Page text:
London: A smartphone app called "PainCoach" helps improve pain control and reduce opiate pain-killer use in patients who have undergone total knee replacement surgeries, says a study.
Patients feed their pain level (no pain, bearable pain, unbearable pain, or untenable pain) in the app and based on that and the days post-surgery, it offers advice on drug pain relief use and exercises or rest.
Study participants who used the app experienced lower pain scores and felt lesser dependency on opioids, the findings showed.
"These are important findings given the current demand on the healthcare system and the growing misuse of prescription painkillers worldwide", said Amar Sheombar, a researcher of Indian origin, from Kliniek ViaSana in the Netherlands.
"Few clinically-tested mobile apps exist with clear measurable goals to guide patients in pain control and opiate use at home after surgery," Sheombar said.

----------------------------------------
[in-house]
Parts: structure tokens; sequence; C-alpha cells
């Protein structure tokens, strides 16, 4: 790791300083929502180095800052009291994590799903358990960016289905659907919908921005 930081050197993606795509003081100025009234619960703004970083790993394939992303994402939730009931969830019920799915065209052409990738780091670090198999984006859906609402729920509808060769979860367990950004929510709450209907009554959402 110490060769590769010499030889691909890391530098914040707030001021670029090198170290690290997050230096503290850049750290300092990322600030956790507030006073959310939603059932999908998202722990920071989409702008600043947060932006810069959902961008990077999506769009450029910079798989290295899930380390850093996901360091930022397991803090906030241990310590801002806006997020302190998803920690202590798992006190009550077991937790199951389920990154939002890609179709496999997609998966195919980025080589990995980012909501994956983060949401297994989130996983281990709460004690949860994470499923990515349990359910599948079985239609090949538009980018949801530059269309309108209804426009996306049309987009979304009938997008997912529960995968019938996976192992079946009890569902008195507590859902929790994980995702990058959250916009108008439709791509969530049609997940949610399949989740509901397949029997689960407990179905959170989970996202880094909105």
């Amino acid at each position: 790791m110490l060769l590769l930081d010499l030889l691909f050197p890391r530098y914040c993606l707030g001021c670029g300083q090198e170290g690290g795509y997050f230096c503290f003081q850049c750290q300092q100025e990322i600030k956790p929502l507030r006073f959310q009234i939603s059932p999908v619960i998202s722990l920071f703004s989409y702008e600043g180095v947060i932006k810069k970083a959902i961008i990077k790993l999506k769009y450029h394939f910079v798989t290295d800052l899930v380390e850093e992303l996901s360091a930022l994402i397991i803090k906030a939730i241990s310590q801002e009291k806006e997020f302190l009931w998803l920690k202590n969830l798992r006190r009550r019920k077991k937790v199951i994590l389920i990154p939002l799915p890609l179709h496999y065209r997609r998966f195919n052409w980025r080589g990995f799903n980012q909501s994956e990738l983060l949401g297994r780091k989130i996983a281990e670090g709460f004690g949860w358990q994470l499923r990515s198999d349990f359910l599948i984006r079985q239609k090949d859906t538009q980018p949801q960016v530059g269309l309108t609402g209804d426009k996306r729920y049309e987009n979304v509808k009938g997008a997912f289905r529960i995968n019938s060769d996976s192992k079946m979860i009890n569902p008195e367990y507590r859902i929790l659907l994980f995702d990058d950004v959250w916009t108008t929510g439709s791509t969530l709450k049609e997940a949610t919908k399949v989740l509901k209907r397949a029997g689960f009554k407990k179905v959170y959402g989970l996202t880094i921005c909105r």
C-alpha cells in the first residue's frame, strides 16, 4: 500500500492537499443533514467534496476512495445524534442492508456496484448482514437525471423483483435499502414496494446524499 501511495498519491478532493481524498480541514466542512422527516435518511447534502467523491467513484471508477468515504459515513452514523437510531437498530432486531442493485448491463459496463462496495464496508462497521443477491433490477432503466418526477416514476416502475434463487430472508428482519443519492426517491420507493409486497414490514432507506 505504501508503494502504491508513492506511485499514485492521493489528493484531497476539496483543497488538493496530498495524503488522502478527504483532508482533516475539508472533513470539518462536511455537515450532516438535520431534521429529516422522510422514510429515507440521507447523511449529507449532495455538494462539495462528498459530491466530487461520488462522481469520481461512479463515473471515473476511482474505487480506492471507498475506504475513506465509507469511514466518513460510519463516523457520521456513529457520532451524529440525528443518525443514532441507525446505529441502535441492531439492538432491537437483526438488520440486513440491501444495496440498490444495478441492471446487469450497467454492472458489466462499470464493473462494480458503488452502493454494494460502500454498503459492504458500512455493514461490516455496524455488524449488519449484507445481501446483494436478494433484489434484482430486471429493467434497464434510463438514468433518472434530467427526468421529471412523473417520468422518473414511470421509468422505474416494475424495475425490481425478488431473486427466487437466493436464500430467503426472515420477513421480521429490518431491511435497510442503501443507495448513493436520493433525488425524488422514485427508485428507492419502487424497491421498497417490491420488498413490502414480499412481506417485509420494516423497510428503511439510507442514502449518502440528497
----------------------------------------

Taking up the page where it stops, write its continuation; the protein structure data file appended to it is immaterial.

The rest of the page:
To study the effect of PainCoach app on pain and opiate use, the researchers randomly assigned 71 patients aged 56-70 years undergoing total knee replacement.
While 38 of the assigned patients relied on both -- the app as well as the usual post-surgery care, 33 patients depended only on pain killers during the first two weeks at home post-surgery.
Compared with the control group, users of the PainCoach app used 23 per cent less opiates and 15 per cent more paracetamol in the first two weeks following surgery.
Regular app users reported four times faster reduction in pain during activity, six times faster reduction in pain at night, and 44 per cent less opiate and 76 per cent less gabapentin use, said the study.
"That 80 per cent of interactive advice is remembered may explain why regular use of the PainCoach app contributes to lower pain scores and reduced opiate use", said Sheombar.
The study was presented at the annual meeting of the European Society of Anaesthesiology in Austria.
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